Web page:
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SECURITY PATROL

IBM i (OS/400, i5/OS)
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Question: The limit capability (LMTCPB) parameter on my user profiles is set to *YES. However, I'm still seeing the IBM default sign-on screen whenever I load Windows 3.1 Client Access. Do I need to create a new sign-on screen for user profiles that have LMTCPB set to *YES? How do I design a screen menu?

Answer: You do not need to create a new sign-on screen for users who have limited capability. The default IBM screen has the fields that allow users to change their initial program, menu, and current library. If users enter these fields, the information will be ignored during the sign-on process if they are limited-capability users.

The AS/400 Work Management Version 4 guide (SC41-5306, CD-ROM QB3ALG00) contains the details on changing the sign-on screen. It recommends removing the fields that allow users to change their initial program, menu, and current library at sign-on. As an additional protection, I add a message on the sign-on screen, such as "Warning: Use of this system is limited to management-approved projects." This message warns hackers they should not enter the system and aids in the prosecution of unauthorized users.

Question: I've checked the system library list in our system with the Display Library List (DSPLIBL) command, and there is another library that appears before the QSYS. What is the security exposure I face? And what are the actions I need to take?

Answer: There is no exposure to having a library before QSYS in the library list as long as users are not authorized to store objects in the library. If the *PUBLIC authority is *USE, there is no exposure. If the *PUBLIC authority is *CHANGE, users are authorized to add objects to the libraries in front of QSYS. There is the potential that a hacker could place a command (or another object) that will be used unknowingly by users. (See "Security Patrol," MC, March 1997, for a more detailed description of this problem.)

I recommend that all system managers use DSPLIBL to determine the names of libraries in front of QSYS. An alternate method is to display the system value QSYSLIBL to determine the

libraries, since this method is not affected by any Change System Library List (CHGSYSLIBL) commands. Verify that the public authority to all libraries in front of QSYS is *USE, not *CHANGE.

This technique is often used to change the default parameters on IBM-supplied commands. For instance, you may want the default size of a database file to be larger than 13,000 records. You create a duplicate of the Create Physical File (CRTPF) command in your library and change the default Size parameter. This technique is also useful for securing certain options on commands from general use. You secure the IBM command so no one can directly execute the command by qualifying the name (e.g., QSYS/CRTPF). You then create your own command of the same name in your library and perform whatever processing you want before calling the IBM-supplied command.

Question: I came across an AS/400 object QPWFSERVER in the QSYS library. The object type is *AUTL, and the owner is QSYS. The strange thing is that both the object creator and the system created on are blank. What do I make of this? As the object name starts with Q, could it be a system-generated object?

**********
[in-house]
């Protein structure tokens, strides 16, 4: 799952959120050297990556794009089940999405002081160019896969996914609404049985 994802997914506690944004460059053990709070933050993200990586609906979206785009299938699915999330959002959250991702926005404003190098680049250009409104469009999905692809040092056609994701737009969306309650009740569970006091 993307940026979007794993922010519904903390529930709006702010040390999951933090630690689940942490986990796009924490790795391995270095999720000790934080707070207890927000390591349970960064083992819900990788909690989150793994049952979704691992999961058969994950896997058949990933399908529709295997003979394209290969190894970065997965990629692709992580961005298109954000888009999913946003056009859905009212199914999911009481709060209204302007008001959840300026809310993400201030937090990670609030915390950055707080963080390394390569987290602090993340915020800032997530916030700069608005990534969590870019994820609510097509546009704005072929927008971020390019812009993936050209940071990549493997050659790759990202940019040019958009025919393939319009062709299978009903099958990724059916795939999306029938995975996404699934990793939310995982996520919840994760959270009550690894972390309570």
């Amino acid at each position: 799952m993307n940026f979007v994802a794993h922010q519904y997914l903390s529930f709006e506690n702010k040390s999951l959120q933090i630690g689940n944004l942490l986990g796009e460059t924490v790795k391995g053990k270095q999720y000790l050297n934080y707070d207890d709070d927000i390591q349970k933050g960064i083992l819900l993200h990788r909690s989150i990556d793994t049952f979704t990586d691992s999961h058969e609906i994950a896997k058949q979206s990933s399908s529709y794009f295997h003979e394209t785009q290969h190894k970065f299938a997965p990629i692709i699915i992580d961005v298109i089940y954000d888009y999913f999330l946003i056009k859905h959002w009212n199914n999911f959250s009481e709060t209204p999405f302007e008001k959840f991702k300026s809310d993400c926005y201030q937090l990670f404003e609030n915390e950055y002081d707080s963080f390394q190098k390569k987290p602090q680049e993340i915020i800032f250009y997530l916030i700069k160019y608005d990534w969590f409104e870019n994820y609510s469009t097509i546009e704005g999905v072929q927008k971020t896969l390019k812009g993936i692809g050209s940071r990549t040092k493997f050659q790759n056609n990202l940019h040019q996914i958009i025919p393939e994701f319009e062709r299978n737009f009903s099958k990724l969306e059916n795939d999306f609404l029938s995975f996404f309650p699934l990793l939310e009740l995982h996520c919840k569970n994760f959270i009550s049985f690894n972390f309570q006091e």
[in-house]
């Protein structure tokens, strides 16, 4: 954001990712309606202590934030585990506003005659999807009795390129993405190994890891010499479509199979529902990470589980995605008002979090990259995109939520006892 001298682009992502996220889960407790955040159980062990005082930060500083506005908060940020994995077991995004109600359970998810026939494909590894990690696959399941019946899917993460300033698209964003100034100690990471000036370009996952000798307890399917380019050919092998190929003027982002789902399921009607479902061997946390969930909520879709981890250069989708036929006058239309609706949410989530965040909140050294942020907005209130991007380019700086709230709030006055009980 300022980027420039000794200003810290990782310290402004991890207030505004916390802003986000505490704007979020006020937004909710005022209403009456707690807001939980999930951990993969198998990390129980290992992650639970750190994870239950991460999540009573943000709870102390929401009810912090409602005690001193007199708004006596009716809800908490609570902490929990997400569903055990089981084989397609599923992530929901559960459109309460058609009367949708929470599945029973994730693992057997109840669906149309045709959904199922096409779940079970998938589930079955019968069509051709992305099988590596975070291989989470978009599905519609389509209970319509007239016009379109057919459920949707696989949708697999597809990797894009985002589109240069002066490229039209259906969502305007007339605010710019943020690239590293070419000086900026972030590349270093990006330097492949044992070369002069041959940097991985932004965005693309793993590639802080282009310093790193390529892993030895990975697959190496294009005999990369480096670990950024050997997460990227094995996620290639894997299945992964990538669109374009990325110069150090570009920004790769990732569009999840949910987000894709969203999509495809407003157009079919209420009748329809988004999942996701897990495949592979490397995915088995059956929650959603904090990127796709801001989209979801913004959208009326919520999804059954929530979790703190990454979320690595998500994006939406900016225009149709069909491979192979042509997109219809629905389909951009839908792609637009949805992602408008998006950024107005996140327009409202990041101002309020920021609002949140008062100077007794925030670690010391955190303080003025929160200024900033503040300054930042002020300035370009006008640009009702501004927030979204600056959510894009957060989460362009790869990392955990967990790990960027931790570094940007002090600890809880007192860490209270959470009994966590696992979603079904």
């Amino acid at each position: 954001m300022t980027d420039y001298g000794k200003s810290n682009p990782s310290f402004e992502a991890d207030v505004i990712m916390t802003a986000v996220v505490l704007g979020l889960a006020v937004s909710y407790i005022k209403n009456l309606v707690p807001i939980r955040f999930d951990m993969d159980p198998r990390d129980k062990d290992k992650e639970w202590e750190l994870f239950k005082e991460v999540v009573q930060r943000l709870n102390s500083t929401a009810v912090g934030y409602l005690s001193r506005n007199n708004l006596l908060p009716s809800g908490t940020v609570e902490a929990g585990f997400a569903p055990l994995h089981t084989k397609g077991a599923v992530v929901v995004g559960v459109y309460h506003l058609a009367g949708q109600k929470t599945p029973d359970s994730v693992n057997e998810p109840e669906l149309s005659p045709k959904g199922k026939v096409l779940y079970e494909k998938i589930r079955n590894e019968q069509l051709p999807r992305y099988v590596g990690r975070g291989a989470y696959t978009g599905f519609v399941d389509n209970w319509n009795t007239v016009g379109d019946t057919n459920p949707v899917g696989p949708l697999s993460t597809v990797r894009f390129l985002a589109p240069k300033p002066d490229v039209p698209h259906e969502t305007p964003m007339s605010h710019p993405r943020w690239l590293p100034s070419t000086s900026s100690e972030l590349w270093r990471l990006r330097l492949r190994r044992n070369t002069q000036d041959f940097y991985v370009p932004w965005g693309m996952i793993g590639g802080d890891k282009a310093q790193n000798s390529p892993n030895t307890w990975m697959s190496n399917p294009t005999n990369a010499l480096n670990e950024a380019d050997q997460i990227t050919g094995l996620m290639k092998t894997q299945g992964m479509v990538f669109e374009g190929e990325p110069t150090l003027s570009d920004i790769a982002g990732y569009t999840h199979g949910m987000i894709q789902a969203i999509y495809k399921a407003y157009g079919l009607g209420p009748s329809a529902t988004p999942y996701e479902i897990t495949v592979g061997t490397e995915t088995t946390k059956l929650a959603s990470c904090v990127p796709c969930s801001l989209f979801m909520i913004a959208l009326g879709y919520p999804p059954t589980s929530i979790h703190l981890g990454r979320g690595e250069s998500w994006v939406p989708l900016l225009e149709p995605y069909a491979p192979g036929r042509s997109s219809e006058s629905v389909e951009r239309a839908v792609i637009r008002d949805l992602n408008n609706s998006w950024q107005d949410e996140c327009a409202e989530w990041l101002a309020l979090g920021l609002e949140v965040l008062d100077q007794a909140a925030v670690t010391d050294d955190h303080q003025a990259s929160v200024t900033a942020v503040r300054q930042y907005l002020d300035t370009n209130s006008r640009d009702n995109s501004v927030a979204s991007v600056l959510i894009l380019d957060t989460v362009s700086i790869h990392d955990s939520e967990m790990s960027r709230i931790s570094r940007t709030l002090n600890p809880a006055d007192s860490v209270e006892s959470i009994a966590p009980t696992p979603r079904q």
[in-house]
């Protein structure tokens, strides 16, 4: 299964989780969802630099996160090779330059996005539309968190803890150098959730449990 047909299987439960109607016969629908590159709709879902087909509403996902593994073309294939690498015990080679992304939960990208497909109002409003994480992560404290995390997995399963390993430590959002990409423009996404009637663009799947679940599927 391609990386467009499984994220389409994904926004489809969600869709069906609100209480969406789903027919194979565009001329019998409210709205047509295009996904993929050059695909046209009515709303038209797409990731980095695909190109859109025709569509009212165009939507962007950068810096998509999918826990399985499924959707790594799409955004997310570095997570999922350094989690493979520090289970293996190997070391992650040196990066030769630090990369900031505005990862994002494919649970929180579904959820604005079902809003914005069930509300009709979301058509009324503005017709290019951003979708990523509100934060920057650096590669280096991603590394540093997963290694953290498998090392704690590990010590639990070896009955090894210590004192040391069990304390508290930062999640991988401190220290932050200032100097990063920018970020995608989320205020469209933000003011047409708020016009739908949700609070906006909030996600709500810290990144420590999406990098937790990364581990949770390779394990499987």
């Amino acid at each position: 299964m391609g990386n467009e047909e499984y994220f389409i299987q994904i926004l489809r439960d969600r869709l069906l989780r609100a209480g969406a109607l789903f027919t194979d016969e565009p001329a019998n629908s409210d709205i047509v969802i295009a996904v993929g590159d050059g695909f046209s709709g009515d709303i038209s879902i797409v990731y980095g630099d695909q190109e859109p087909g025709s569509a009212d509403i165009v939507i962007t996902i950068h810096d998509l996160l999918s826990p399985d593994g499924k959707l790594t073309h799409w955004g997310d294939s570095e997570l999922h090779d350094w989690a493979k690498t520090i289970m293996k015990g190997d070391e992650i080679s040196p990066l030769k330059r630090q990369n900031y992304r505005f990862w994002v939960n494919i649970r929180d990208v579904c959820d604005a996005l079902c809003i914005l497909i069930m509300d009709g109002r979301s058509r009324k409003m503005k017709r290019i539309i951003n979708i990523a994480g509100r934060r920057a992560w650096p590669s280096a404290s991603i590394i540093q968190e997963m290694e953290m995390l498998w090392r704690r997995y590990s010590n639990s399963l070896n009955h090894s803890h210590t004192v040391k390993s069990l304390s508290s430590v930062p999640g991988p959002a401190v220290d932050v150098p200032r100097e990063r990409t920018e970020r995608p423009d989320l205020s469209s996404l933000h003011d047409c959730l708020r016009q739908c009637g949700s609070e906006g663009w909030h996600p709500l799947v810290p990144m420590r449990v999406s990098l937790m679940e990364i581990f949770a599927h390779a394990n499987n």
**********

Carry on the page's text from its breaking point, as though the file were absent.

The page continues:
The QPWFSERVER authorization list grants *ALL object authority to QSYS and *USE to *PUBLIC. No other user is listed. No objects are secured by this authorization list. If this authorization list is deleted, will there be any unwelcome side effects on the AS/400 operations? If it is not deleted and remains in the system, would there be a security exposure?

Answer: You did an excellent job documenting your problem. This makes it easier to answer your question. The authorization list QPWFSERVER is an IBM-supplied object, as you suspected. The purpose of the QPWFSERVER authorization list is to control which users can list the contents of the QSYS.LIB in the Integrated File System (IFS). The IFS uses the directory name QSYS.LIB to access AS/400 objects. (In "Security Patrol," MC, June 1997, I documented how the authorization list QPWFSERVER prevented a potential exposure from PC users using Windows Explorer to delete AS/400 objects.)

QPWFSERVER is shipped with a public authority of *USE, which allows all users access to the QSYS.LIB directory (AS/400 libraries). To prevent access to QSYS.LIB, use the Edit Object Authority (EDTOBJAUT) command to change the *PUBLIC authority to *EXCLUDE. If a PC user attempts to access the QSYS.LIB folder, Client Access informs him that he is not authorized to the folder.

If you want to allow some users to reference the QSYS.LIB file system using IFS, give those users *USE access to the authorization list.

I do not recommend removing QPWFSERVER from the system. I suspect that may cause problems, because the IFS checks the authorization list prior to accessing the directory QSYS.LIB. If the authorization list were missing, bad things might result. You can reduce the risk by changing the *PUBLIC authority to *EXCLUDE.

Wayne O. Evans is an AS/400 security consultant and a frequent speaker on security topics. During his 27 years with IBM Corporation, he was involved with AS/400 security design issues. Prior to working on security, Wayne worked on message handling and work management and was the team leader for the command definition and CL language on the S/38.

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